13. A data processing system according to claim 11 wherein the counting means comprises a number of counters, said number of counters coupled to the number of hosts for counting the number of messages, each one of said number of counters corresponding to the one of the number of user sessions to count the number of messages for the corresponding one of the number of user sessions.
14. A data processing system according to claim 11 wherein the one of the number of messages is a committing transaction, the one of the number of hosts updating the memory once said committing transaction is received.
15. A data processing system according to claim 14 wherein the committing transaction comprises a write operation, the concurrent application completing said write operation to update the contents of the memory, the indication means being cleared once the write operation has been completed.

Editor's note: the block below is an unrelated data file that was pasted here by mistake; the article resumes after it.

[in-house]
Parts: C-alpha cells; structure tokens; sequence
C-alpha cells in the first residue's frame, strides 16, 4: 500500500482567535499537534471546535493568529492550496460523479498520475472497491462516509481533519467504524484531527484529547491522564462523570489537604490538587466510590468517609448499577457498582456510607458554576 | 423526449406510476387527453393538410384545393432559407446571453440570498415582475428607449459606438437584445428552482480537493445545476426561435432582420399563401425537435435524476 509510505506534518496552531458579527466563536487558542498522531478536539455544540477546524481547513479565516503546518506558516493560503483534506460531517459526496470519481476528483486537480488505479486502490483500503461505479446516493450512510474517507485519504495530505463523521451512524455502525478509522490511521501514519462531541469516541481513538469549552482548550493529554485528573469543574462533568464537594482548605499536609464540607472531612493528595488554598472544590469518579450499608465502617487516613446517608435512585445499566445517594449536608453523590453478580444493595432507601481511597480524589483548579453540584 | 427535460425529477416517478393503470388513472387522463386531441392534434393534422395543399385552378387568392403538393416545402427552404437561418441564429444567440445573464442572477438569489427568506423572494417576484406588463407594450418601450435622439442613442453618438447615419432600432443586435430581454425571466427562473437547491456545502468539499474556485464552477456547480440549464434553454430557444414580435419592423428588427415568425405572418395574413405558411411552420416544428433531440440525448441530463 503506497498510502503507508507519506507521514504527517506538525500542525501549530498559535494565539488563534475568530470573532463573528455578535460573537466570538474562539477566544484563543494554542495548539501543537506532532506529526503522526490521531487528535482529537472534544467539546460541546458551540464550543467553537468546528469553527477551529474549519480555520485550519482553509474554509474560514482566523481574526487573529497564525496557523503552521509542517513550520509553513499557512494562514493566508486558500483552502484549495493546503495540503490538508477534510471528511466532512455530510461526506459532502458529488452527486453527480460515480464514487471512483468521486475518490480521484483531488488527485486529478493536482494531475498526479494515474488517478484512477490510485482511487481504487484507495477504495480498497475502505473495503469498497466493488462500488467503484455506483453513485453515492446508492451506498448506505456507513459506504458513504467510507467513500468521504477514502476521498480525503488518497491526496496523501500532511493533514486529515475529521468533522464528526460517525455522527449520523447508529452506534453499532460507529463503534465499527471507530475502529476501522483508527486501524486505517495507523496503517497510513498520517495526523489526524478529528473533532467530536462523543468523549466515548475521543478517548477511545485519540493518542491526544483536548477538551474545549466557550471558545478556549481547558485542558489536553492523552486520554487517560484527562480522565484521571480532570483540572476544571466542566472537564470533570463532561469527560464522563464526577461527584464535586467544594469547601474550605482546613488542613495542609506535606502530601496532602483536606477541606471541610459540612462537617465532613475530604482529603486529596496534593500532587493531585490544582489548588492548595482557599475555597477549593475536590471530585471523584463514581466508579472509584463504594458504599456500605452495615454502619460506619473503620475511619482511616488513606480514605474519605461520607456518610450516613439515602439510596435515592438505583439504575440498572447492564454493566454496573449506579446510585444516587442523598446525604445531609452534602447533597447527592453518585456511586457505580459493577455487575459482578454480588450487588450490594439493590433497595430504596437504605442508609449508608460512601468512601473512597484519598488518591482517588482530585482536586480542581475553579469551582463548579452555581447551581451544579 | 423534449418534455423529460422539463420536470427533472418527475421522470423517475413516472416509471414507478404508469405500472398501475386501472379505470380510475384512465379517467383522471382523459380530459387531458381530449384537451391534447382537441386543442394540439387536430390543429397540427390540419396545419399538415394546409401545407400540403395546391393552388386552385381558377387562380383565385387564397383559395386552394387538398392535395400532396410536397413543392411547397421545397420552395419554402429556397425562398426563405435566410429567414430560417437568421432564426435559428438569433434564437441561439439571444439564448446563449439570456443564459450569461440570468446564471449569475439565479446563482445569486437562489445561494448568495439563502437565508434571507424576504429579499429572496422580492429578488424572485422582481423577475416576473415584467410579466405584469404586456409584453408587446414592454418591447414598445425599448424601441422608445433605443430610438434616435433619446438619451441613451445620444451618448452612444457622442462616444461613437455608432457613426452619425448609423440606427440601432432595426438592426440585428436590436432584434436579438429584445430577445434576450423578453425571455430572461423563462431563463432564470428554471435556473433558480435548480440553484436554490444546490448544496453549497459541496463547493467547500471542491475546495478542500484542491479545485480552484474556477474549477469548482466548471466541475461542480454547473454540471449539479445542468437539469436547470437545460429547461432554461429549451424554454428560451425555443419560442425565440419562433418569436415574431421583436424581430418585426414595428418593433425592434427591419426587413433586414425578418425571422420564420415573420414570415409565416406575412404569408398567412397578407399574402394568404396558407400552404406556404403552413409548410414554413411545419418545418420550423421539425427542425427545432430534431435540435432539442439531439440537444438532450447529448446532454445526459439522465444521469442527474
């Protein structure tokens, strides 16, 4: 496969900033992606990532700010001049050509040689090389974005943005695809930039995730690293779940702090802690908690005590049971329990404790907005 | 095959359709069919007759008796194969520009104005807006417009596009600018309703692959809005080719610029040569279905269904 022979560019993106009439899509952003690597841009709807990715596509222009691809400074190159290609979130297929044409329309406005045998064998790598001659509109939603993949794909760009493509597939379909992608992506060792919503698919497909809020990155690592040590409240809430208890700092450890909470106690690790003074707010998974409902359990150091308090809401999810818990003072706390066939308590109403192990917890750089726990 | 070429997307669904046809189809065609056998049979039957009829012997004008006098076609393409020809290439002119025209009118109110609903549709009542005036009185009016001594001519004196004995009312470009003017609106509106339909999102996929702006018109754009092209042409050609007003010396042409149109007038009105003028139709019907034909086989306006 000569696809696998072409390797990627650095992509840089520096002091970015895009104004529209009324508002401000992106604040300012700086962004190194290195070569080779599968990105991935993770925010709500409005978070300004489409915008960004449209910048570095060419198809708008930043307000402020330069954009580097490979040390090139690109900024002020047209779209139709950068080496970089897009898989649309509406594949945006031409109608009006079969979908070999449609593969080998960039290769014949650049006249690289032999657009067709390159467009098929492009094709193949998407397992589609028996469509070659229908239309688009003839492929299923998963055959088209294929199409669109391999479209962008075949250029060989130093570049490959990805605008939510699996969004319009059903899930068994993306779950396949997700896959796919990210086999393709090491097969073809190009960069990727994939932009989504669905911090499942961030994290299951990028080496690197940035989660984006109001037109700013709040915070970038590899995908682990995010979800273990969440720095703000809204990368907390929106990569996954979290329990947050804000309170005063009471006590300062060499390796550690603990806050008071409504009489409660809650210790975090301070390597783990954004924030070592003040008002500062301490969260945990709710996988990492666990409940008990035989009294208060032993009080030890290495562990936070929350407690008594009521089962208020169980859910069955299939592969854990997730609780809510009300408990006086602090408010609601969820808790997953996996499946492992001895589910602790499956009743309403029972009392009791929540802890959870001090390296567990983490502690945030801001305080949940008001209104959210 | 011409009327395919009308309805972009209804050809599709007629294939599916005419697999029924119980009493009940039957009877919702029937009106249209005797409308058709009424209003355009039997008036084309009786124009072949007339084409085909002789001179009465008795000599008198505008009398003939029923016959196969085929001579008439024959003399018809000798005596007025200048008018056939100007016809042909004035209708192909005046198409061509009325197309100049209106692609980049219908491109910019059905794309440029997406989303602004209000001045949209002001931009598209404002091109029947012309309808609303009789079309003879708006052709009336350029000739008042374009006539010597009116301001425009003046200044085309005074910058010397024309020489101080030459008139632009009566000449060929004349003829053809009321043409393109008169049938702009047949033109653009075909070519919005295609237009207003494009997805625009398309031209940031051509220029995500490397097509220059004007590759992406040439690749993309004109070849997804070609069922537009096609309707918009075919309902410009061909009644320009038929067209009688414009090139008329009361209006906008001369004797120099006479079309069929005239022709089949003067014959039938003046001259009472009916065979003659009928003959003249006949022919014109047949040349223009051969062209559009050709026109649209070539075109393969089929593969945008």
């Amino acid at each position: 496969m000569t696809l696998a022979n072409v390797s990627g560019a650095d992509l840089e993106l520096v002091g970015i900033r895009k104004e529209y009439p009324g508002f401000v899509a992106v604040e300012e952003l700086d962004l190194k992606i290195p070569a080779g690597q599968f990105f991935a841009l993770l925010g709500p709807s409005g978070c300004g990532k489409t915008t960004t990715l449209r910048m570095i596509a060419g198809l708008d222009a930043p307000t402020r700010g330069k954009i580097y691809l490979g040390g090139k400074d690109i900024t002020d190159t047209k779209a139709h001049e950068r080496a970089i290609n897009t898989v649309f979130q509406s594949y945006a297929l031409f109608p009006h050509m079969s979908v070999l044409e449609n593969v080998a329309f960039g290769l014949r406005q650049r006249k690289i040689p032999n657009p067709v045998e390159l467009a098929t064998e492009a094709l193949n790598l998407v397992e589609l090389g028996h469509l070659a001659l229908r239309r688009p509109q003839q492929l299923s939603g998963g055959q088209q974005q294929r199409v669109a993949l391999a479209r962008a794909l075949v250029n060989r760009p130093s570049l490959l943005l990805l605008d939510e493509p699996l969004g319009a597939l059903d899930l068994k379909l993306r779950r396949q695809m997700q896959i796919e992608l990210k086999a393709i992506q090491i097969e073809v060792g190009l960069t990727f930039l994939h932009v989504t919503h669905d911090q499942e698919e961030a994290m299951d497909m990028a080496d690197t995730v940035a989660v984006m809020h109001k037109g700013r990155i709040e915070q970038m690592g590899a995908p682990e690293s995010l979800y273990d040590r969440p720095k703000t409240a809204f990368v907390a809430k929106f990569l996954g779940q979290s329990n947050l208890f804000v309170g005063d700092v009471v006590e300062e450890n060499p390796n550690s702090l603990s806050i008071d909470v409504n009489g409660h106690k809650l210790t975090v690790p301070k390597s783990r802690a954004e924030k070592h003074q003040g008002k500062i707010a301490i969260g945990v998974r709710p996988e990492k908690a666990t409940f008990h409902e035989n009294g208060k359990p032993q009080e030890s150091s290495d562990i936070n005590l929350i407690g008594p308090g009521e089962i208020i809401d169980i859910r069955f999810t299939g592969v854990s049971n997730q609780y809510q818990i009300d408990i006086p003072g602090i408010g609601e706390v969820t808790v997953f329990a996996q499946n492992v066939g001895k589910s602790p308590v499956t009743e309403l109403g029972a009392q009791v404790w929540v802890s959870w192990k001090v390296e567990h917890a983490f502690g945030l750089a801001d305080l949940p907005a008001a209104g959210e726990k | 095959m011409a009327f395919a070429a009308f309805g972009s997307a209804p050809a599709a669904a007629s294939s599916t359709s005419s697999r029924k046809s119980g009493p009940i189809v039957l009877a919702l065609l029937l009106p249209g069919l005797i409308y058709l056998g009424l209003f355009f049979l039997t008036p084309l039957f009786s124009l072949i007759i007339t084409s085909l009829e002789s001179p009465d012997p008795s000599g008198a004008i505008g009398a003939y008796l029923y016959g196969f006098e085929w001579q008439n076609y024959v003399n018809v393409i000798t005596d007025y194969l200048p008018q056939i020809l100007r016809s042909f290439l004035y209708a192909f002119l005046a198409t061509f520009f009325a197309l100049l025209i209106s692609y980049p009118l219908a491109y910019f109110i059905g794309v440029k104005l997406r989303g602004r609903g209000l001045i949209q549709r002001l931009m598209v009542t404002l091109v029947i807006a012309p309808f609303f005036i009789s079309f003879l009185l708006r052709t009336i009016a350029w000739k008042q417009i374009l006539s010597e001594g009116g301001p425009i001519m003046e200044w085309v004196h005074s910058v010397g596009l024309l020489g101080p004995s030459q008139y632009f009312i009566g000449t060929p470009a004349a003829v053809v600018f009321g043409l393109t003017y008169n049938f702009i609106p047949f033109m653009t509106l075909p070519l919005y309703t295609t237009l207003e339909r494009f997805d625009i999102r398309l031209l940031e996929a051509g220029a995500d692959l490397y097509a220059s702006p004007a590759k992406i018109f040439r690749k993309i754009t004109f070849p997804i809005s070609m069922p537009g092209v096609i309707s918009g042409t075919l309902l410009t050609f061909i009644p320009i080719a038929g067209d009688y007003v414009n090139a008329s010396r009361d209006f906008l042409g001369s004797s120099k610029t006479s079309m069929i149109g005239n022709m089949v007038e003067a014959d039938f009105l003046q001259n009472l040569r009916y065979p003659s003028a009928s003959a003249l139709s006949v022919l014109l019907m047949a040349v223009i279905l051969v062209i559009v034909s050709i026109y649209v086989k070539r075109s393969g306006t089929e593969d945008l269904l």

16. A data processing system according to claim 15 wherein the number of users are a number of workstations.
17. A data processing system having a number of users coupled to a number of hosts, the number of hosts coupled to a common memory and executing a concurrent application, each one of a number of user sessions corresponding to a one of the number of users communicating with a one of the number of hosts executing the concurrent application, the one of the number of users communicating with the one of the number of hosts by sending a number of messages to and receiving the number of messages from the one of the number of hosts, comprising:
a. a number of counters coupled to the number of hosts for counting the number of messages, each one of said number of counters corresponding to the one of the number of user sessions to count the number of messages for the corresponding one of the number of user sessions.